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UK election promises offer little hope of solving housing problem

The U.K.'s third general election in less than five years is unusual for a number of reasons. It is the first winter election since 1974. It is largely defined by a single issue: Brexit. And it is set to see deeply ingrained party loyalties tested for the first time in a generation.

But one constant remains. Both main parties say they want to address the U.K.'s housing shortage, which has fueled soaring home prices and rents across the country over the last 30 years. The election manifestos of the ruling Conservative Party and the opposition Labour Party once again assure the public that, if they are in government, tackling the country's housing shortage will be a key priority.

The right-wing Conservatives' manifesto commits to building at least 1 million more homes of all tenures during the next parliament, which would mean about 200,000 homes per year given that a parliamentary term lasts a maximum of five years. The party will "continue its progress towards our target of 300,000 homes a year by the mid-2020s," it added. Meanwhile, the leftist Labour Party's manifesto pledges to build over 1 million social homes in the next decade, without offering a target for overall housing delivery.

Walter Boettcher, director of research and forecasting at Colliers International UK, said in an interview that neither of the parties' plans are sufficient to tackle the U.K. housing shortage. "The supply-demand imbalance is so great that it's going to take a good few years of building before it makes any sort of noticeable impact on prices and rents," he said.

The U.K. has built on average 170,000 new homes per year since the 1970s, according to a 2017 government housing report aimed at addressing the supply shortage. The country needs to build between 225,000 and 275,000 homes per year to "keep up with population growth and start to tackle years of undersupply," it said.

Labor needed

Melanie Leech, CEO of the British Property Federation, or BPF, an industry body representing companies involved in property ownership and investment, said the country's ability to deliver on homebuilding targets depends on a future government's approach to immigration. The Conservative Party, which polls suggest is likely to form the next government, is proposing an "Australian-style points-based" immigration system that will prioritize highly skilled workers and aims to reduce the number of lower-skilled migrants coming to the U.K.

A 2018 report on migrant labor in the U.K. construction industry by the Office for National Statistics found that 10% of the sector’s workforce between 2014 and 2016 came from outside the U.K. "It's all very well having aspirational plans to build infrastructure and homes, but if you don't have the people to actually deliver it, then you're not going to get terribly far," said Leech.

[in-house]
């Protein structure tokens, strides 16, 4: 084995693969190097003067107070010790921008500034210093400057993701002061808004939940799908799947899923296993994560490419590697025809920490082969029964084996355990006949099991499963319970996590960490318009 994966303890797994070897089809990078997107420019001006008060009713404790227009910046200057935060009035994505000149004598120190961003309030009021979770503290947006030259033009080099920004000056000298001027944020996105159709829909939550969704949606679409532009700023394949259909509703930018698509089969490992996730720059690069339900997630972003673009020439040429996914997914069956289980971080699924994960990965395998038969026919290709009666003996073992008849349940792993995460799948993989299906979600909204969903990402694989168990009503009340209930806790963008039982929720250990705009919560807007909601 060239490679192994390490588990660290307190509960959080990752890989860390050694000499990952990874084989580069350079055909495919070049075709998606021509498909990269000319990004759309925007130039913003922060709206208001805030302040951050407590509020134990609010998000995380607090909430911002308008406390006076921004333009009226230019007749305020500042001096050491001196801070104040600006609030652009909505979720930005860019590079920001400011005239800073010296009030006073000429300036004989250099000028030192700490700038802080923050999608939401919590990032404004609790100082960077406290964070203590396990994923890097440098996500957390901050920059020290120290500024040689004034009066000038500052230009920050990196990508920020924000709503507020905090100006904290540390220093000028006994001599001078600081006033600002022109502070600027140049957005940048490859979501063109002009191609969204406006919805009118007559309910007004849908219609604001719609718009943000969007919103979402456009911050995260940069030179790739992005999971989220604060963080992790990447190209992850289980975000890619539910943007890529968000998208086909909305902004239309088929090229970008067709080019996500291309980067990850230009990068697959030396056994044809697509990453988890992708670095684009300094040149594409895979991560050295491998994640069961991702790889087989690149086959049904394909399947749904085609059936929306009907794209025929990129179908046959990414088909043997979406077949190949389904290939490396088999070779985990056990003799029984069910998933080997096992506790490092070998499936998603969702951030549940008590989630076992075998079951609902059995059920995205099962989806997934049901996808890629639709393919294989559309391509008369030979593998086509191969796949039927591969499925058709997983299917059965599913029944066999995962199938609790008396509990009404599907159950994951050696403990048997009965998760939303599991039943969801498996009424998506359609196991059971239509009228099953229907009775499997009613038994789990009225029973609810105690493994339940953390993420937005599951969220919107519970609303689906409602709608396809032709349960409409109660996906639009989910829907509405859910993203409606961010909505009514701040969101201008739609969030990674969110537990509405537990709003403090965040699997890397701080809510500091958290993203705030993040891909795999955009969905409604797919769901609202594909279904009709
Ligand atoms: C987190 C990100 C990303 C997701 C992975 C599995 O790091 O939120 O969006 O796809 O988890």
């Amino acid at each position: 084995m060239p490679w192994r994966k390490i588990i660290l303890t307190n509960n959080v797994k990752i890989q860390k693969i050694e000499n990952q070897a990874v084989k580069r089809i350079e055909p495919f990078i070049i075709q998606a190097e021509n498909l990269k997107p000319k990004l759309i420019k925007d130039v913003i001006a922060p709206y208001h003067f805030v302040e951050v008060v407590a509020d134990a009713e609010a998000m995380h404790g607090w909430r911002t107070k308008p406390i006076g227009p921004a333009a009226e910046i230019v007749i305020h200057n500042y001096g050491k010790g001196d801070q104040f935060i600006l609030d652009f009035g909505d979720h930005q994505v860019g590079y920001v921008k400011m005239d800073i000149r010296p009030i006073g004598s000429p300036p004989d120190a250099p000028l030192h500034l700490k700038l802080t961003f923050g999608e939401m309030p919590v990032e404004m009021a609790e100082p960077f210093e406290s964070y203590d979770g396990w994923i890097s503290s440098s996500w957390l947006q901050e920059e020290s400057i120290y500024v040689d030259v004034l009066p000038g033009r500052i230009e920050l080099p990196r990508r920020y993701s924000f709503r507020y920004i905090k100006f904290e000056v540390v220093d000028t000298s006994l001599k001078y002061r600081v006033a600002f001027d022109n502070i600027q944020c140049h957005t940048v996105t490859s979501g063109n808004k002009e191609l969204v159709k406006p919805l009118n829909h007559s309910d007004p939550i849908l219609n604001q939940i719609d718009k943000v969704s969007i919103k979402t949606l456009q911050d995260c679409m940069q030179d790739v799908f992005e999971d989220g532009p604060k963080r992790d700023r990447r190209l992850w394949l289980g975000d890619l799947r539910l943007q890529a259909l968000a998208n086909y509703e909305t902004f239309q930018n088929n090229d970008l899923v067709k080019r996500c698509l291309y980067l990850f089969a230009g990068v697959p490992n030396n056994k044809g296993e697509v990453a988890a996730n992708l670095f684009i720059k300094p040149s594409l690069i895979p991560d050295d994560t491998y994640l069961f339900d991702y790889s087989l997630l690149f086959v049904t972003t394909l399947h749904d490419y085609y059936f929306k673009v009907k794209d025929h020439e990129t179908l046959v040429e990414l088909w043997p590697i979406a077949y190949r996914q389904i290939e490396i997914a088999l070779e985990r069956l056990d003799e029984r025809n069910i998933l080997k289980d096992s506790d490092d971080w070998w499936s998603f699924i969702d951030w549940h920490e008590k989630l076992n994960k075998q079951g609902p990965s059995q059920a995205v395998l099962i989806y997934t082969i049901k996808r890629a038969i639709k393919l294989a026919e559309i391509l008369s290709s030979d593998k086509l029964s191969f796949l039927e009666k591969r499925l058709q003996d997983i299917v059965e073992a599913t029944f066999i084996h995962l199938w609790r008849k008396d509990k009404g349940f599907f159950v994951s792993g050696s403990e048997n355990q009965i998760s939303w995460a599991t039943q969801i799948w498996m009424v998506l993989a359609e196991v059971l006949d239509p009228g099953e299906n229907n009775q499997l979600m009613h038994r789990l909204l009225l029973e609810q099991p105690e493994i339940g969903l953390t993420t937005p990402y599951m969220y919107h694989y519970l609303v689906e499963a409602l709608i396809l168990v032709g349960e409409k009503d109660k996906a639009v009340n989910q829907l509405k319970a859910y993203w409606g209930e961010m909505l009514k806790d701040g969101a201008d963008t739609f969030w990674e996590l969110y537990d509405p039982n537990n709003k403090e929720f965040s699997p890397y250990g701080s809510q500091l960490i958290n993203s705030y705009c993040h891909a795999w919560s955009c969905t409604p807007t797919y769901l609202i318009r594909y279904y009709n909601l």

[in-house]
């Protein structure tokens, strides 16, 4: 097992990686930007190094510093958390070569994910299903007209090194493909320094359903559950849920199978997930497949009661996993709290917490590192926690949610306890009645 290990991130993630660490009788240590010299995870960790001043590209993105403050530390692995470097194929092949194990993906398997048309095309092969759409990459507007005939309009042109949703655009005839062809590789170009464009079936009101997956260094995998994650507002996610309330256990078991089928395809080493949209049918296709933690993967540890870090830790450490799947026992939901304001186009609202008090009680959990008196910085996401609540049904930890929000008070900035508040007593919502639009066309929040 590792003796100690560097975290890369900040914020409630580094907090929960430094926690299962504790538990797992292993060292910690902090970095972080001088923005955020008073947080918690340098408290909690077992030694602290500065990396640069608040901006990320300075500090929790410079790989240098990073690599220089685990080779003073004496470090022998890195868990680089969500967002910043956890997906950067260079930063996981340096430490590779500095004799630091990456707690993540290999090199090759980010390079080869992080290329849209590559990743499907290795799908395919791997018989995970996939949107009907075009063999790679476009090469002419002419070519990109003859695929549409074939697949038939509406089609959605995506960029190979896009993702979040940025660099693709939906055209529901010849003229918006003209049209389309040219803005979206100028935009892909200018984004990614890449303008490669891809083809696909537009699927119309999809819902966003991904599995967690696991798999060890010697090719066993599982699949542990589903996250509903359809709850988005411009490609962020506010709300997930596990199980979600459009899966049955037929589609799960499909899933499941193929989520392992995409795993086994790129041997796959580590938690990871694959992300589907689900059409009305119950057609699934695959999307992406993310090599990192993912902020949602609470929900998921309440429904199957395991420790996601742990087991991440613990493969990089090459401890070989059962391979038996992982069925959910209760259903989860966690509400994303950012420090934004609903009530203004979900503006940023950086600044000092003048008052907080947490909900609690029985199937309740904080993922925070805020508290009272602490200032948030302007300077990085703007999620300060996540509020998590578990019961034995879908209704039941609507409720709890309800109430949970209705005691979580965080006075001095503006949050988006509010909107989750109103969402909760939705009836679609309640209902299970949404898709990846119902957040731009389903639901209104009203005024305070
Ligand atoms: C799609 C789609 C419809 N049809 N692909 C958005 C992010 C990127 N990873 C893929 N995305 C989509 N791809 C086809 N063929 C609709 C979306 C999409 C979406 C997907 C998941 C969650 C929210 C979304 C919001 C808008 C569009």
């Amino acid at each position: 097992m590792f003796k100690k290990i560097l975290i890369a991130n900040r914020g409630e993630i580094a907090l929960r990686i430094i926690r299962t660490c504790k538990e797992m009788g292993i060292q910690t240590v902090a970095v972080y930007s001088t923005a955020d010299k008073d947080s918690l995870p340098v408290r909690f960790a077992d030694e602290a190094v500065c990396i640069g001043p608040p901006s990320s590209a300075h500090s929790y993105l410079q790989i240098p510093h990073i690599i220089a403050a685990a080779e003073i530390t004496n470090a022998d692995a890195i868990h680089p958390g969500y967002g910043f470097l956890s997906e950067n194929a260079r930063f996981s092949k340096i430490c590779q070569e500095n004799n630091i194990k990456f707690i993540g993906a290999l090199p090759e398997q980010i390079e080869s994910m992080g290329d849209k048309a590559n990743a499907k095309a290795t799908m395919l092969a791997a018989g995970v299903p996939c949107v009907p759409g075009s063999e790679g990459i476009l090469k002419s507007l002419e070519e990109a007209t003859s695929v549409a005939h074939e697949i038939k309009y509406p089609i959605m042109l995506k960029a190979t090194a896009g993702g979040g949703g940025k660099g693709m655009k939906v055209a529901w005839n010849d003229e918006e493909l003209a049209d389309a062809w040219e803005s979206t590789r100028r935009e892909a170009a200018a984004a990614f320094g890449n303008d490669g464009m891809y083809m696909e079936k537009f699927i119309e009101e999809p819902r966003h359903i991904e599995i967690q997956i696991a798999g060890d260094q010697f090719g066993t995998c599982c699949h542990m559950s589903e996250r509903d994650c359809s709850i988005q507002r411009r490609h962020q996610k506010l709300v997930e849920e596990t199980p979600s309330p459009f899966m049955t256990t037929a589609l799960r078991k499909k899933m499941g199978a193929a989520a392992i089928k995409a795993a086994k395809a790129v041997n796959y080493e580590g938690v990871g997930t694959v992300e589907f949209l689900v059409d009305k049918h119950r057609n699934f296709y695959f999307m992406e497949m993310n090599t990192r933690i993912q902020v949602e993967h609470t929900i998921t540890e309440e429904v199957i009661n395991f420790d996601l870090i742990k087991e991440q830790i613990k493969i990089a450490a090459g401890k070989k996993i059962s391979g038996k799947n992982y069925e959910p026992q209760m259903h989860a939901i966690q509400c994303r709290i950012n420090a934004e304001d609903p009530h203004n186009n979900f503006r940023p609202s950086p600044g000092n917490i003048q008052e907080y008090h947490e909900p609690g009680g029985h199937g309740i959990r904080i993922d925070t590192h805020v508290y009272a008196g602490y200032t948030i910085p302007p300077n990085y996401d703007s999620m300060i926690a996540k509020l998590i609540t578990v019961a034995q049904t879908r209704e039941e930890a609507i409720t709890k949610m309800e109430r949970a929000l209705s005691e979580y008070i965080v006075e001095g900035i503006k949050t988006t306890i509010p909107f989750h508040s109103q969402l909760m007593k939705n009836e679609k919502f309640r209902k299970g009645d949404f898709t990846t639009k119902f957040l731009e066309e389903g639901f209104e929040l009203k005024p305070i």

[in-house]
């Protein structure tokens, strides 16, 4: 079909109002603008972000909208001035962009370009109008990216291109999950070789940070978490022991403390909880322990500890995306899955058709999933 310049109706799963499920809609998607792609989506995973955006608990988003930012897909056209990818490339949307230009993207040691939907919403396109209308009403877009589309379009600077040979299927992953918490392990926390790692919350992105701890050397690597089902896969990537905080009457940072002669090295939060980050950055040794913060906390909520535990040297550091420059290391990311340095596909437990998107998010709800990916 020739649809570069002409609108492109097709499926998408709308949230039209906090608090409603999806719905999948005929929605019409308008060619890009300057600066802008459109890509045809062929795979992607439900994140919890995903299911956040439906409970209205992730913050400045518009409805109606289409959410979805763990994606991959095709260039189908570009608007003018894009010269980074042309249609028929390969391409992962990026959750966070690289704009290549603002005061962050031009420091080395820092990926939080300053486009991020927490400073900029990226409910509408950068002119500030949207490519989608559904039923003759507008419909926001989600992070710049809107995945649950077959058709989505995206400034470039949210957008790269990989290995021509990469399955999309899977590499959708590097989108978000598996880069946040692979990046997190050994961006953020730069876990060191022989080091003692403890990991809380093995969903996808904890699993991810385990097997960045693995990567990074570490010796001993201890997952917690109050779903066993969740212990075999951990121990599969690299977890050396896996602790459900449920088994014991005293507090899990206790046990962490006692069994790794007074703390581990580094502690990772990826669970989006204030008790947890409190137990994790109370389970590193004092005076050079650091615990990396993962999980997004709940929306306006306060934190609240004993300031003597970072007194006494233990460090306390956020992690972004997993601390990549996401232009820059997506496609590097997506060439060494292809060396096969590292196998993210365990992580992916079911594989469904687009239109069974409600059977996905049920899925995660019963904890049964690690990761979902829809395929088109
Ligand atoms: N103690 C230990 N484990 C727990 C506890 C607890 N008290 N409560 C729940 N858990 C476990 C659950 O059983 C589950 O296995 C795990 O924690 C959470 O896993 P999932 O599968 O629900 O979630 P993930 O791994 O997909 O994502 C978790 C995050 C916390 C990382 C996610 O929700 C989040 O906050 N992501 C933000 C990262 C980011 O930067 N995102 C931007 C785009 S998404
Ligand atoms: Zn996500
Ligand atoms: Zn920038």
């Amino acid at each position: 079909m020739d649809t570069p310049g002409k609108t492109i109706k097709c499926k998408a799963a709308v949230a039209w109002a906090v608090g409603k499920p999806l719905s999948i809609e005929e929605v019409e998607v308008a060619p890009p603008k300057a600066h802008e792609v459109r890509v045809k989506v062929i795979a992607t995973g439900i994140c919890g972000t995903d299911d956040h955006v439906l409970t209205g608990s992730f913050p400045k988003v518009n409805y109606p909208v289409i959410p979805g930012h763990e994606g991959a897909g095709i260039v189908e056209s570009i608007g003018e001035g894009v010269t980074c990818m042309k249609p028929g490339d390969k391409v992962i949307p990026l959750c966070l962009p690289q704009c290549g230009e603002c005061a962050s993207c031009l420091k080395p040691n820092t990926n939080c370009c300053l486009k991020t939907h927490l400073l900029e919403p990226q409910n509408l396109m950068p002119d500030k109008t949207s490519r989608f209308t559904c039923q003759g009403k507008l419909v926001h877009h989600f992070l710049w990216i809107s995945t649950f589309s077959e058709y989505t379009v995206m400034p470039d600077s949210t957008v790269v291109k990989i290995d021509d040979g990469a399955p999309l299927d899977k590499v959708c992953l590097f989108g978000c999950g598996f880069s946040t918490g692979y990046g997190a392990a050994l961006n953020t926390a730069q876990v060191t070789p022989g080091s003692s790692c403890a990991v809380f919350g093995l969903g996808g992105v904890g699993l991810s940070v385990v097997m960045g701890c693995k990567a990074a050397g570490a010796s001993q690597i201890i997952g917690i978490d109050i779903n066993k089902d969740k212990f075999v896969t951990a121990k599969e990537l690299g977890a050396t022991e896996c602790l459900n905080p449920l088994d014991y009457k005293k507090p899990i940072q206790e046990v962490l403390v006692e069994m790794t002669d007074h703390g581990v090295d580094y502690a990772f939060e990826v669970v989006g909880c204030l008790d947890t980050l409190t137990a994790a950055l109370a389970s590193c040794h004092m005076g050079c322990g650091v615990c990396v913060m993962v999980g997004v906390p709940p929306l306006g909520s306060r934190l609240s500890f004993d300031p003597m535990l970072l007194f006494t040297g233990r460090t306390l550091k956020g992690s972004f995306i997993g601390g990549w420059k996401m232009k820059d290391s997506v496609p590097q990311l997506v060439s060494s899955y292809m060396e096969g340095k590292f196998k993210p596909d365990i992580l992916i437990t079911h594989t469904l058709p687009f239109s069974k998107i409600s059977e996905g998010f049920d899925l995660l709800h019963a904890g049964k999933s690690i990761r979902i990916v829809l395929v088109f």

Neither manifesto commits to reform of planning laws to hasten delivery of new homes, and "talk" among both parties about doing so will almost certainly come to nothing, said Boettcher. "It's not going to happen," he said. "Why? Because this country is too democratic. Everybody underestimates the strength of local democracy here."

Any failure by a new government to meet housing demand should be good news for the country's build-to-rent sector, which has grown rapidly in recent years with the backing of institutional capital. It had about 150,000 units by the end of the third quarter of 2019, an increase of 31% from the same period in 2018, according to the latest figures available from the BPF.

Those unable to afford, or who are saving to buy, a home of their own account for a large portion of the sector's tenants, said Leech. "As long as there is an overall shortage of the amount of housing compared to the need, then someone coming to the market with a competitively priced, really good-quality rental product is going to do well," she said.

Rent control?

But the sector faces some uncertainty from Labour's pledge to "protect private renters through rent controls, open-ended tenancies, and new, binding minimum standards." Leech warned against the implementation of any rent control regime in the U.K. "We don't support politicians arbitrarily deciding where rents are going to be set," said Leech. "Historically, the last time rent controls were in this country, that's what sent institutional investors flying."

Residential rent controls operate in a variety of European jurisdictions. Germany has a federal rent control law, while some of Europe's largest cities including Berlin, Paris and Barcelona have introduced their own local regimes. Several U.S. states including New York and California also operate rent control systems.

If a Labour government takes power Dec. 13, Leech welcomed the prospect of working with the party to ensure the build-to-rent sector can support their objective of making rents more affordable. "What we want to avoid is a clumsy attempt to implement the objective in a particular way without a conversation with us about how you can use the market to work with you, and the market providers to work with you to achieve that objective," Leech said.